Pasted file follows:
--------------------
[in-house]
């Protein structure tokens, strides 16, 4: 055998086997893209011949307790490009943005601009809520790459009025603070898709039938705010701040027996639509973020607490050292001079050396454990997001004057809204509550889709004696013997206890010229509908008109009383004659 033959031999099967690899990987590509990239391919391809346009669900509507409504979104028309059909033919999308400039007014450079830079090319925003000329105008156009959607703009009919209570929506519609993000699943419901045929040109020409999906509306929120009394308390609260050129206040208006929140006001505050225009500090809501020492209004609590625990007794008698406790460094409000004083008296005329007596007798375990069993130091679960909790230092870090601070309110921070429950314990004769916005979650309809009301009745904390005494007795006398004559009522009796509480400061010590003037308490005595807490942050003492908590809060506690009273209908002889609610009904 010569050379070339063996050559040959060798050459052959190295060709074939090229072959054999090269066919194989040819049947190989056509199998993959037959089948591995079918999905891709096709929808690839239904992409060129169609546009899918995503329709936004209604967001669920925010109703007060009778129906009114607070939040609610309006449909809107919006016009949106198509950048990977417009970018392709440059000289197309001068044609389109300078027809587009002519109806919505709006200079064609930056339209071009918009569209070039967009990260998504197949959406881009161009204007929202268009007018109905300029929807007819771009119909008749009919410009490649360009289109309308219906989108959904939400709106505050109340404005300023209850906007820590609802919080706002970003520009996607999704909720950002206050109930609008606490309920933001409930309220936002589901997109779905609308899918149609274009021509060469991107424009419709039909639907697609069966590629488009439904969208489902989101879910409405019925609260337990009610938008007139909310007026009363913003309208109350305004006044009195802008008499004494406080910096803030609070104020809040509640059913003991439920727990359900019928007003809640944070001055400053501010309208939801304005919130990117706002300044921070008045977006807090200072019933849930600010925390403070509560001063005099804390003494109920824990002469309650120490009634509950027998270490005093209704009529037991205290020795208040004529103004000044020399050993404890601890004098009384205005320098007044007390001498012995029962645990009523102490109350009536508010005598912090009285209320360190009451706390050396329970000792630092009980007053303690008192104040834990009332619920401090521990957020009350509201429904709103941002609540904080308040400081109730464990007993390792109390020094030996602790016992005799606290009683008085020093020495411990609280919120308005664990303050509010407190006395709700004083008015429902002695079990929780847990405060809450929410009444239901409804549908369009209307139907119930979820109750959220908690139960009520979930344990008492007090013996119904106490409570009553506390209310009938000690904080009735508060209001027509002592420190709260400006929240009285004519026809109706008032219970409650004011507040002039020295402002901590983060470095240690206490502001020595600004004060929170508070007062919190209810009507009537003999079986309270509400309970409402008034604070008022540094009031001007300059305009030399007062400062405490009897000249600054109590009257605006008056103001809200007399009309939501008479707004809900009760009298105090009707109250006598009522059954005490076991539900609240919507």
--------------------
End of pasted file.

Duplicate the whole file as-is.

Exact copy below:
[in-house]
């Protein structure tokens, strides 16, 4: 055998086997893209011949307790490009943005601009809520790459009025603070898709039938705010701040027996639509973020607490050292001079050396454990997001004057809204509550889709004696013997206890010229509908008109009383004659 033959031999099967690899990987590509990239391919391809346009669900509507409504979104028309059909033919999308400039007014450079830079090319925003000329105008156009959607703009009919209570929506519609993000699943419901045929040109020409999906509306929120009394308390609260050129206040208006929140006001505050225009500090809501020492209004609590625990007794008698406790460094409000004083008296005329007596007798375990069993130091679960909790230092870090601070309110921070429950314990004769916005979650309809009301009745904390005494007795006398004559009522009796509480400061010590003037308490005595807490942050003492908590809060506690009273209908002889609610009904 010569050379070339063996050559040959060798050459052959190295060709074939090229072959054999090269066919194989040819049947190989056509199998993959037959089948591995079918999905891709096709929808690839239904992409060129169609546009899918995503329709936004209604967001669920925010109703007060009778129906009114607070939040609610309006449909809107919006016009949106198509950048990977417009970018392709440059000289197309001068044609389109300078027809587009002519109806919505709006200079064609930056339209071009918009569209070039967009990260998504197949959406881009161009204007929202268009007018109905300029929807007819771009119909008749009919410009490649360009289109309308219906989108959904939400709106505050109340404005300023209850906007820590609802919080706002970003520009996607999704909720950002206050109930609008606490309920933001409930309220936002589901997109779905609308899918149609274009021509060469991107424009419709039909639907697609069966590629488009439904969208489902989101879910409405019925609260337990009610938008007139909310007026009363913003309208109350305004006044009195802008008499004494406080910096803030609070104020809040509640059913003991439920727990359900019928007003809640944070001055400053501010309208939801304005919130990117706002300044921070008045977006807090200072019933849930600010925390403070509560001063005099804390003494109920824990002469309650120490009634509950027998270490005093209704009529037991205290020795208040004529103004000044020399050993404890601890004098009384205005320098007044007390001498012995029962645990009523102490109350009536508010005598912090009285209320360190009451706390050396329970000792630092009980007053303690008192104040834990009332619920401090521990957020009350509201429904709103941002609540904080308040400081109730464990007993390792109390020094030996602790016992005799606290009683008085020093020495411990609280919120308005664990303050509010407190006395709700004083008015429902002695079990929780847990405060809450929410009444239901409804549908369009209307139907119930979820109750959220908690139960009520979930344990008492007090013996119904106490409570009553506390209310009938000690904080009735508060209001027509002592420190709260400006929240009285004519026809109706008032219970409650004011507040002039020295402002901590983060470095240690206490502001020595600004004060929170508070007062919190209810009507009537003999079986309270509400309970409402008034604070008022540094009031001007300059305009030399007062400062405490009897000249600054109590009257605006008056103001809200007399009309939501008479707004809900009760009298105090009707109250006598009522059954005490076991539900609240919507």